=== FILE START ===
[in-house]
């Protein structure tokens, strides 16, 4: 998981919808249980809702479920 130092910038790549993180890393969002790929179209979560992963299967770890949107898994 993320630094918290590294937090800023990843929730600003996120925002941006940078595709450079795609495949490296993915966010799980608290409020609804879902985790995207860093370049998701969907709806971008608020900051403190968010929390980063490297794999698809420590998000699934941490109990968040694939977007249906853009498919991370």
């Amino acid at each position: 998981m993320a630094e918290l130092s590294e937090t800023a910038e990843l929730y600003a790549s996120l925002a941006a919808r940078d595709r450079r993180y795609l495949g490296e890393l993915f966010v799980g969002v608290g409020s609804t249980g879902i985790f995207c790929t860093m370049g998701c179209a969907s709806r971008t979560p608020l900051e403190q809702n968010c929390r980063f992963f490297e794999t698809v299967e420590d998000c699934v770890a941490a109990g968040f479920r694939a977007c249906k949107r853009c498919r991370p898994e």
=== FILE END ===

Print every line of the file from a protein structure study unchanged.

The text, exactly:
[in-house]
């Protein structure tokens, strides 16, 4: 998981919808249980809702479920 130092910038790549993180890393969002790929179209979560992963299967770890949107898994 993320630094918290590294937090800023990843929730600003996120925002941006940078595709450079795609495949490296993915966010799980608290409020609804879902985790995207860093370049998701969907709806971008608020900051403190968010929390980063490297794999698809420590998000699934941490109990968040694939977007249906853009498919991370």
């Amino acid at each position: 998981m993320a630094e918290l130092s590294e937090t800023a910038e990843l929730y600003a790549s996120l925002a941006a919808r940078d595709r450079r993180y795609l495949g490296e890393l993915f966010v799980g969002v608290g409020s609804t249980g879902i985790f995207c790929t860093m370049g998701c179209a969907s709806r971008t979560p608020l900051e403190q809702n968010c929390r980063f992963f490297e794999t698809v299967e420590d998000c699934v770890a941490a109990g968040f479920r694939a977007c249906k949107r853009c498919r991370p898994e």